So here's a funny story about the last time I had to carry a gun. I had a protection from abuse with a truly mentally ill individual and he had followed me from the office one night so I began carrying the .38. I used to sublet an office from another attorney. There were several attorneys who sublet, but I was usually there more than the others. One night, I was up at work late-- I had left to get some dinner and returned to finish something up. When I got back, I heard very strange noises coming from the conference room. I was worried the crack head we used to take out the trash and do other little odd jobs had propped the back door and come up there, so I got out my .38 and checked out the front of the building- I didn't see anyone's car that I recognized but my own. I pulled out my cell phone, but I didn't want to over react... We had found a bird in the office about a month before... So I went towards the conference room, and eased the gun around the corner, followed by my head-- and saw one of the other attorneys in flagrante dilecto with a woman who was not his wife. I very quietly pulled the gun back, walked back to my office and left. To this day, I'm pretty certain he has no idea I saw them.
The thing is, when I see this guy I think about his kids and his wife and I want to throttle him! Even worse, about a week later, he comes into my office and my mom was there so I introduce them. (I was so traumatized by the sight, partially because at that time was going through a divorce, that she knew all about my seeing him!) When he reaches his hand out to shake hers, I notice the flap of his jacket pocket is tucked in and there is a big old box of Trojans in the pocket. I'm fixated on them in that can't-turn-away-from-the-car-wreck sort of way and mom's eyes follow mine and now she can't turn away. Awkward, very very awkward. He didn't seem to notice our staring and we both did that Southern laughing thing.... Like Kitty in That 70s Show.
And sometimes I think its boring being a lawyer !
Friday, June 24, 2005
Dear Lord, I was a little perv. How funny! I have absolutely no recollection of this.
I also found an amusing paper on Truth. There were quite a few grammatical errors.... But I still liked it. Again, I have no recollection of writing this paper....
"Truth," that simple, one syllable word carries so much philosophical meaning that it could be pondered for an indefinite period of time. According to the Miriam Webster dictionary truth is "a real state of things,...An accepted statement, or an agreement with fact or reality." To a thinker, however, truth is more than this meaning implies. Truth is, in its most accepted connotation, a fact and all its related implications.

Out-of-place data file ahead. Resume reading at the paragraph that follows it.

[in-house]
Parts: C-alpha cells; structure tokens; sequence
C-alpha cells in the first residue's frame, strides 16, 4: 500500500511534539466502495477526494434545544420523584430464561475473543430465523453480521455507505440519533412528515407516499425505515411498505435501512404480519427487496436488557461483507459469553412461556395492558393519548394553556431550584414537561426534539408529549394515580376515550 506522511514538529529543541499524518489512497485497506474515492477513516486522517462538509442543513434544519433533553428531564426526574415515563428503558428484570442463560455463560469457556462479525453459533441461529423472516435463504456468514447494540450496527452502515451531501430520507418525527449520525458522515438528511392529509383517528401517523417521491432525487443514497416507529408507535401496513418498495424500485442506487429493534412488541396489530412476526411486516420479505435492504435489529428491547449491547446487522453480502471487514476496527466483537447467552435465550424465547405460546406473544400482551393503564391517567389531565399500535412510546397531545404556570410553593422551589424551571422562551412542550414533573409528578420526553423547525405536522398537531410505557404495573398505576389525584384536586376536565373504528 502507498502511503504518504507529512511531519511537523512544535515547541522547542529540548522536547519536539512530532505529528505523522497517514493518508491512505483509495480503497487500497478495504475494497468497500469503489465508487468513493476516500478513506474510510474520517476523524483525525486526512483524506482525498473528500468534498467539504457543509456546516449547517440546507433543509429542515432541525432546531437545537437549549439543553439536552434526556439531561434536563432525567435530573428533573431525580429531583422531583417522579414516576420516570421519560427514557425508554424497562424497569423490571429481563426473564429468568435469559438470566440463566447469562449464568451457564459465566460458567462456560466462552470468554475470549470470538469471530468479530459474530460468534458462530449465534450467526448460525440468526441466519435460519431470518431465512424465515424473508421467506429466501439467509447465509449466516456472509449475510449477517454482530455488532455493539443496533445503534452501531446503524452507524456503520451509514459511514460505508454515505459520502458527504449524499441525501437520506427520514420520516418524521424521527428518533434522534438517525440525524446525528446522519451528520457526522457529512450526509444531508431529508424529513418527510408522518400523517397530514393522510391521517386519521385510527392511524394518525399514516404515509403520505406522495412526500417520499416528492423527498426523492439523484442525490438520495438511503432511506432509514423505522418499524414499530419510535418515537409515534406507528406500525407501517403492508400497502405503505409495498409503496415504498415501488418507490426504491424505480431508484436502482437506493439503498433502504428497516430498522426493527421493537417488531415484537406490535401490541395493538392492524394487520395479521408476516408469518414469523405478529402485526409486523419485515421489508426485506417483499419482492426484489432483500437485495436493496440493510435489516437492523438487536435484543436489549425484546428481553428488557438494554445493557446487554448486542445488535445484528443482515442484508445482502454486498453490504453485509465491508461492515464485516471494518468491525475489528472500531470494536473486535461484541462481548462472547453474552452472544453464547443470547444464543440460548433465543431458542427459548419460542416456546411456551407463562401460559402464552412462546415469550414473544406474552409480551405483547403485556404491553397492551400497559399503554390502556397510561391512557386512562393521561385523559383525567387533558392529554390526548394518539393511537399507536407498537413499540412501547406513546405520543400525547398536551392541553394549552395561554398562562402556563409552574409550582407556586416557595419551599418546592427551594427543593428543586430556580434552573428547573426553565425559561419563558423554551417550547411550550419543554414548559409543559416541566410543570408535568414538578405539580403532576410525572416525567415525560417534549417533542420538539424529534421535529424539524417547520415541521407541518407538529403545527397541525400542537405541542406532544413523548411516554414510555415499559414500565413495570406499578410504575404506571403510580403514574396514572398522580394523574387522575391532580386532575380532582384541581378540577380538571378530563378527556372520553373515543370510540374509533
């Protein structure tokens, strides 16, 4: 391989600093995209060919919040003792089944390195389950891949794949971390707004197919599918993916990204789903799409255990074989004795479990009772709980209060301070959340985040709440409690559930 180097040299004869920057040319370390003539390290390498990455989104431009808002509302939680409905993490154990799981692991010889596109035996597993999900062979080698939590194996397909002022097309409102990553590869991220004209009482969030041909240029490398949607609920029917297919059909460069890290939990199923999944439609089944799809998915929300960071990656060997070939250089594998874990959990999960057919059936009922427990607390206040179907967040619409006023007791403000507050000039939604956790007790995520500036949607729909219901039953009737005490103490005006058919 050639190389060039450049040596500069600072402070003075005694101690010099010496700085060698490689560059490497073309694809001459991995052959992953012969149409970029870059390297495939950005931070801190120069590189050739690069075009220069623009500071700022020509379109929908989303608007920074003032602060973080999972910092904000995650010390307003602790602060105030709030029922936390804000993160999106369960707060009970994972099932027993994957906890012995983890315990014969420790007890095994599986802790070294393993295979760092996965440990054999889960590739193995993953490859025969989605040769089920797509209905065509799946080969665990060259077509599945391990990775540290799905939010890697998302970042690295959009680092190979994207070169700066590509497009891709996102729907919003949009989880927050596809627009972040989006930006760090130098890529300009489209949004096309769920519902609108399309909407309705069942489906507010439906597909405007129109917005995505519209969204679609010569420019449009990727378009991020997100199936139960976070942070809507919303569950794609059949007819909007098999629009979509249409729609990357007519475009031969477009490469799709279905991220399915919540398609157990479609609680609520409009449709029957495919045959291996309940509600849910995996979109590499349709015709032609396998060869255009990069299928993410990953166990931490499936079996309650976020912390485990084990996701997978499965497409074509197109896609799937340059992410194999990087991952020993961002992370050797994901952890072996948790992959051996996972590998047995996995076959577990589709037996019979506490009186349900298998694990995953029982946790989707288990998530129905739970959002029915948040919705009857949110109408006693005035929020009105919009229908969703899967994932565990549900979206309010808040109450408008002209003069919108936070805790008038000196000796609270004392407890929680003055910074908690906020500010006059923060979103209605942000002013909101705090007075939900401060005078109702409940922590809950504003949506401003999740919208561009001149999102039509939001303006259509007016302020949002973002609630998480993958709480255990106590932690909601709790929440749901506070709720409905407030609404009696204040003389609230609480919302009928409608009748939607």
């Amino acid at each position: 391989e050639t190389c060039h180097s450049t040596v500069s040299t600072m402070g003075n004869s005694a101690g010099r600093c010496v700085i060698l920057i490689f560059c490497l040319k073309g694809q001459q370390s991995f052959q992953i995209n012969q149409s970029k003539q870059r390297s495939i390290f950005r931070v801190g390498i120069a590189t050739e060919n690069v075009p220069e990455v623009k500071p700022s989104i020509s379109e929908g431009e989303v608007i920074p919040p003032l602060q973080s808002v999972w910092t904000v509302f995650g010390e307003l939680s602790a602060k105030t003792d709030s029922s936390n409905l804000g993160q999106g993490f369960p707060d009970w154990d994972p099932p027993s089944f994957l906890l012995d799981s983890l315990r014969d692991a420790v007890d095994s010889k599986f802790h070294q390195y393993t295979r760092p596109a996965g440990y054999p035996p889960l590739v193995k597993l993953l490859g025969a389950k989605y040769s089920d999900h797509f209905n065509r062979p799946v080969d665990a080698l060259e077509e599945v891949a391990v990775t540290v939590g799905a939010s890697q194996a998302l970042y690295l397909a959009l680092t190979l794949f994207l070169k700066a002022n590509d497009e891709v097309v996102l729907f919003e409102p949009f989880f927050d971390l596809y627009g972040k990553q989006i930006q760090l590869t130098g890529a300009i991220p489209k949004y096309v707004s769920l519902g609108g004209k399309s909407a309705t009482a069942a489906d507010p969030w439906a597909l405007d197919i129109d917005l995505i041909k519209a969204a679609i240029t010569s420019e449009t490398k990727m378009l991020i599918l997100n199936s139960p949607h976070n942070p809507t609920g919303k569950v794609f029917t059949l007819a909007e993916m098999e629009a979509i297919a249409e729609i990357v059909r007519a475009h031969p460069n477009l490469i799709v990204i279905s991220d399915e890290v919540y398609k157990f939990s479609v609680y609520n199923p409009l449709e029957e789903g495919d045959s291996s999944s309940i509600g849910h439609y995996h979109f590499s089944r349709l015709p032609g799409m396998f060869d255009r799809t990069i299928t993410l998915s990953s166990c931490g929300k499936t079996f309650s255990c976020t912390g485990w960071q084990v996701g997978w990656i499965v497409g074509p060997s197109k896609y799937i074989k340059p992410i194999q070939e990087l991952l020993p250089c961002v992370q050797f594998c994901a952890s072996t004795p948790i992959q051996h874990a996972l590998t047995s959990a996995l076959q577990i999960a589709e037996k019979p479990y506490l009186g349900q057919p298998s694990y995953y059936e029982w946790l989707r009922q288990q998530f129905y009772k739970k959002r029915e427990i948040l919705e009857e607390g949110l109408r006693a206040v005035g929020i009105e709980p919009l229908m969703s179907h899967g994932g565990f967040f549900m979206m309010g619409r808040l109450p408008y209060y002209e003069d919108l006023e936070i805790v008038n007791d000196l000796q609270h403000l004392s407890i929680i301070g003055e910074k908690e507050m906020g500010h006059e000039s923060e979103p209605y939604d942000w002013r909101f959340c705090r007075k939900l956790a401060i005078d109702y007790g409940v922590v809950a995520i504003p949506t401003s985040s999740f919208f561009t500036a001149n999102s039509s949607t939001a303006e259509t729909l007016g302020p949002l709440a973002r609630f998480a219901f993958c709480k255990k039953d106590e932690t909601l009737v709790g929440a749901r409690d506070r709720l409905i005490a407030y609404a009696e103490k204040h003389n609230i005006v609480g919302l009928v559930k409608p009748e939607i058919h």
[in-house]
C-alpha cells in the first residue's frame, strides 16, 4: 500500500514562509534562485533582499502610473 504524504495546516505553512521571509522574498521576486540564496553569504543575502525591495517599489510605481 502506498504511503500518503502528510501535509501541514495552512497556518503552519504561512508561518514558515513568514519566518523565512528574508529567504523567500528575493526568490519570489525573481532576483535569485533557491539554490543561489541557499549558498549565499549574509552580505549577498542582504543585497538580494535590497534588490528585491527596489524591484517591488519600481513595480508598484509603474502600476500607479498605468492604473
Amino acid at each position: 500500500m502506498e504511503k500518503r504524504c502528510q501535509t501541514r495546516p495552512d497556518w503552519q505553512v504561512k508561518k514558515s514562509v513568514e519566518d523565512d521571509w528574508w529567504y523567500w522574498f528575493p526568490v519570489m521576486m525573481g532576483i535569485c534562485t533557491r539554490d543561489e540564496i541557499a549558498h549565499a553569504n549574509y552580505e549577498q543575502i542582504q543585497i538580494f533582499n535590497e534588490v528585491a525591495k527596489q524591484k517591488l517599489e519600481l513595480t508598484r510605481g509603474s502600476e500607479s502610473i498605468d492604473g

Several hundred years ago, truth carried more depth than its seems to in today's society. People were put to death for not being true to their country. Telling the truth meant telling the whole truth, not just a part of it. Truth,then, was more than just a fact, it was a whole story.
Paul Harvey's "The Rest of the Story" as heard on national radio, is a good lesson on truth. It tells the whole truth. Important parts of stories that were left out to create the impression that something happened that didn't. (I lost points for that fragment....)
Truth, that little word, has made and broken men and countries. It has changed lives and societies. For example, the old saying "The history of the vanquished is written by the conquerors." (minus 10 there again for that fragment...) While the conquerors will state facts (usually) those facts are slanted to make the vanquished look bad. These facts are not truth.
In conclusion, truth means a lot more than its denotation lets on. Truth is more than a fact; it is a complete idea and all of its implications. Think of these ideas the next time a person says they are telling the truth. (minus 10 again!)
Have a great weekend!
Friday, June 17, 2005
...The parents have displayed inconsistent effort in adjusting their circumstances to meet the needs of the children as set out in the parenting plan created with the Social Services worker. The parents are married to each other but living with paramours. The mother is wholly dependent for maintence upon her male companion who has been arrested many times for "promotion of prostitution." The father is again employed after a lengthy stay in prison but barely earns enough to maintain himself and the mother of his youngest child. Neither parent has paid child support for the children in over three years.